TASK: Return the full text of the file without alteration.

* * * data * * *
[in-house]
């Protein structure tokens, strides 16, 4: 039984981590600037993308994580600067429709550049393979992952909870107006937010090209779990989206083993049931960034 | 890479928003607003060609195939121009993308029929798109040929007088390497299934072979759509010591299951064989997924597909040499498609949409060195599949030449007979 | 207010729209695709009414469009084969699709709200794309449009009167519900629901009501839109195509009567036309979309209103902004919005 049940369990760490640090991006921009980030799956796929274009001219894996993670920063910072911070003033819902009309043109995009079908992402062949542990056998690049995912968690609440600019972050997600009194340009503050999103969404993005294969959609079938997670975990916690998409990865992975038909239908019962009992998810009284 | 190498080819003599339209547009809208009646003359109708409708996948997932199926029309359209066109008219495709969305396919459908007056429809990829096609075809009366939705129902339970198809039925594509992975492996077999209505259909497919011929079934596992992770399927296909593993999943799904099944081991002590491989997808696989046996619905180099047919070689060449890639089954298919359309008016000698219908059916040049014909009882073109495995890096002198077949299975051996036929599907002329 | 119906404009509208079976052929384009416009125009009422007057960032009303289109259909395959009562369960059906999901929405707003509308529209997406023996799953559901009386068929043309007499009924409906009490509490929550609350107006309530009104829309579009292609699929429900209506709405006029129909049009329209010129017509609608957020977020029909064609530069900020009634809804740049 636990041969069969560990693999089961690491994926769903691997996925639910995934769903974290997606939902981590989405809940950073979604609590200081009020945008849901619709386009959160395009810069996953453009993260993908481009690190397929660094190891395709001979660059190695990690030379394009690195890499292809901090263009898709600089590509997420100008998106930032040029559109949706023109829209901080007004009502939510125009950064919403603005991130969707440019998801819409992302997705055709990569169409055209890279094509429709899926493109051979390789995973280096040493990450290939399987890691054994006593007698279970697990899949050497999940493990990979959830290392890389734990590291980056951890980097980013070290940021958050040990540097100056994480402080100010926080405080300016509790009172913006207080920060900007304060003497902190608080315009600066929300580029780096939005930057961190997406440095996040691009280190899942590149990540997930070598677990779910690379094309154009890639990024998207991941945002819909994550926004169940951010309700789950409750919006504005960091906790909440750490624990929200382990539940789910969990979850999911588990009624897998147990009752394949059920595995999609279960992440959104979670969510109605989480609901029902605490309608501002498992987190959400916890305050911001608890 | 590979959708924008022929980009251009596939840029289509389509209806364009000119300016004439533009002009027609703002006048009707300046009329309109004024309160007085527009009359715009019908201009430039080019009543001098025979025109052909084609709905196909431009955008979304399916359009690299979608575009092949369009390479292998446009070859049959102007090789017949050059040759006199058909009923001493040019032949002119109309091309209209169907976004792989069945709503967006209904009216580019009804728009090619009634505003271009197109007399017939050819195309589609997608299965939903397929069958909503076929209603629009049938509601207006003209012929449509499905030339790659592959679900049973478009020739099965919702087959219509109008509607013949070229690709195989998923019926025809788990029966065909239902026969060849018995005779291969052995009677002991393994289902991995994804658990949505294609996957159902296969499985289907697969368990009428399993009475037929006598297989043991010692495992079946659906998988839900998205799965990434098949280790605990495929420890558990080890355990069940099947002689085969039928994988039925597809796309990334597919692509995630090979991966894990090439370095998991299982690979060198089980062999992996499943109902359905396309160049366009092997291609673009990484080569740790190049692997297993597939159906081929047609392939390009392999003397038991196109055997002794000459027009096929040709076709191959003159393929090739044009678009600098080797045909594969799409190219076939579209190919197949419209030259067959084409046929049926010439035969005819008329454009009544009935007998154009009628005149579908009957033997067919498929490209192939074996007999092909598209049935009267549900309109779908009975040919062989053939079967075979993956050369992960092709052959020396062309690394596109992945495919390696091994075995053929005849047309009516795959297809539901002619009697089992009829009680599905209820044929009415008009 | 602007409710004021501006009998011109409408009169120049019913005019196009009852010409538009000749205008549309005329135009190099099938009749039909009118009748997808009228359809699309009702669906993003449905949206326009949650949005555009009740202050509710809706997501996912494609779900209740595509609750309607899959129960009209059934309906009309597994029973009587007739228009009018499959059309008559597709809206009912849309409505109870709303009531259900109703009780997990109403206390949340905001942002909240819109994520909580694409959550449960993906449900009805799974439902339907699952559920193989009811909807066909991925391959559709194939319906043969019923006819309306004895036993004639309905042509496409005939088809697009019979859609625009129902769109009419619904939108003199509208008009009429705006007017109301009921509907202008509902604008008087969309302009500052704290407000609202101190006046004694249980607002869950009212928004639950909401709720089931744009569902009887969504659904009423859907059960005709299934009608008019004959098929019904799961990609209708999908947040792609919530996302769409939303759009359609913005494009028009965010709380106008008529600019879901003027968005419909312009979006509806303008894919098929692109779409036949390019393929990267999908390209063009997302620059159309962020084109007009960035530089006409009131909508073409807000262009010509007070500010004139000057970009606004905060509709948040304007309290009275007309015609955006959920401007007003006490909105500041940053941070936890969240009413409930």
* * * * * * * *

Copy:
[in-house]
């Protein structure tokens, strides 16, 4: 039984981590600037993308994580600067429709550049393979992952909870107006937010090209779990989206083993049931960034 | 890479928003607003060609195939121009993308029929798109040929007088390497299934072979759509010591299951064989997924597909040499498609949409060195599949030449007979 | 207010729209695709009414469009084969699709709200794309449009009167519900629901009501839109195509009567036309979309209103902004919005 049940369990760490640090991006921009980030799956796929274009001219894996993670920063910072911070003033819902009309043109995009079908992402062949542990056998690049995912968690609440600019972050997600009194340009503050999103969404993005294969959609079938997670975990916690998409990865992975038909239908019962009992998810009284 | 190498080819003599339209547009809208009646003359109708409708996948997932199926029309359209066109008219495709969305396919459908007056429809990829096609075809009366939705129902339970198809039925594509992975492996077999209505259909497919011929079934596992992770399927296909593993999943799904099944081991002590491989997808696989046996619905180099047919070689060449890639089954298919359309008016000698219908059916040049014909009882073109495995890096002198077949299975051996036929599907002329 | 119906404009509208079976052929384009416009125009009422007057960032009303289109259909395959009562369960059906999901929405707003509308529209997406023996799953559901009386068929043309007499009924409906009490509490929550609350107006309530009104829309579009292609699929429900209506709405006029129909049009329209010129017509609608957020977020029909064609530069900020009634809804740049 636990041969069969560990693999089961690491994926769903691997996925639910995934769903974290997606939902981590989405809940950073979604609590200081009020945008849901619709386009959160395009810069996953453009993260993908481009690190397929660094190891395709001979660059190695990690030379394009690195890499292809901090263009898709600089590509997420100008998106930032040029559109949706023109829209901080007004009502939510125009950064919403603005991130969707440019998801819409992302997705055709990569169409055209890279094509429709899926493109051979390789995973280096040493990450290939399987890691054994006593007698279970697990899949050497999940493990990979959830290392890389734990590291980056951890980097980013070290940021958050040990540097100056994480402080100010926080405080300016509790009172913006207080920060900007304060003497902190608080315009600066929300580029780096939005930057961190997406440095996040691009280190899942590149990540997930070598677990779910690379094309154009890639990024998207991941945002819909994550926004169940951010309700789950409750919006504005960091906790909440750490624990929200382990539940789910969990979850999911588990009624897998147990009752394949059920595995999609279960992440959104979670969510109605989480609901029902605490309608501002498992987190959400916890305050911001608890 | 590979959708924008022929980009251009596939840029289509389509209806364009000119300016004439533009002009027609703002006048009707300046009329309109004024309160007085527009009359715009019908201009430039080019009543001098025979025109052909084609709905196909431009955008979304399916359009690299979608575009092949369009390479292998446009070859049959102007090789017949050059040759006199058909009923001493040019032949002119109309091309209209169907976004792989069945709503967006209904009216580019009804728009090619009634505003271009197109007399017939050819195309589609997608299965939903397929069958909503076929209603629009049938509601207006003209012929449509499905030339790659592959679900049973478009020739099965919702087959219509109008509607013949070229690709195989998923019926025809788990029966065909239902026969060849018995005779291969052995009677002991393994289902991995994804658990949505294609996957159902296969499985289907697969368990009428399993009475037929006598297989043991010692495992079946659906998988839900998205799965990434098949280790605990495929420890558990080890355990069940099947002689085969039928994988039925597809796309990334597919692509995630090979991966894990090439370095998991299982690979060198089980062999992996499943109902359905396309160049366009092997291609673009990484080569740790190049692997297993597939159906081929047609392939390009392999003397038991196109055997002794000459027009096929040709076709191959003159393929090739044009678009600098080797045909594969799409190219076939579209190919197949419209030259067959084409046929049926010439035969005819008329454009009544009935007998154009009628005149579908009957033997067919498929490209192939074996007999092909598209049935009267549900309109779908009975040919062989053939079967075979993956050369992960092709052959020396062309690394596109992945495919390696091994075995053929005849047309009516795959297809539901002619009697089992009829009680599905209820044929009415008009 | 602007409710004021501006009998011109409408009169120049019913005019196009009852010409538009000749205008549309005329135009190099099938009749039909009118009748997808009228359809699309009702669906993003449905949206326009949650949005555009009740202050509710809706997501996912494609779900209740595509609750309607899959129960009209059934309906009309597994029973009587007739228009009018499959059309008559597709809206009912849309409505109870709303009531259900109703009780997990109403206390949340905001942002909240819109994520909580694409959550449960993906449900009805799974439902339907699952559920193989009811909807066909991925391959559709194939319906043969019923006819309306004895036993004639309905042509496409005939088809697009019979859609625009129902769109009419619904939108003199509208008009009429705006007017109301009921509907202008509902604008008087969309302009500052704290407000609202101190006046004694249980607002869950009212928004639950909401709720089931744009569902009887969504659904009423859907059960005709299934009608008019004959098929019904799961990609209708999908947040792609919530996302769409939303759009359609913005494009028009965010709380106008008529600019879901003027968005419909312009979006509806303008894919098929692109779409036949390019393929990267999908390209063009997302620059159309962020084109007009960035530089006409009131909508073409807000262009010509007070500010004139000057970009606004905060509709948040304007309290009275007309015609955006959920401007007003006490909105500041940053941070936890969240009413409930």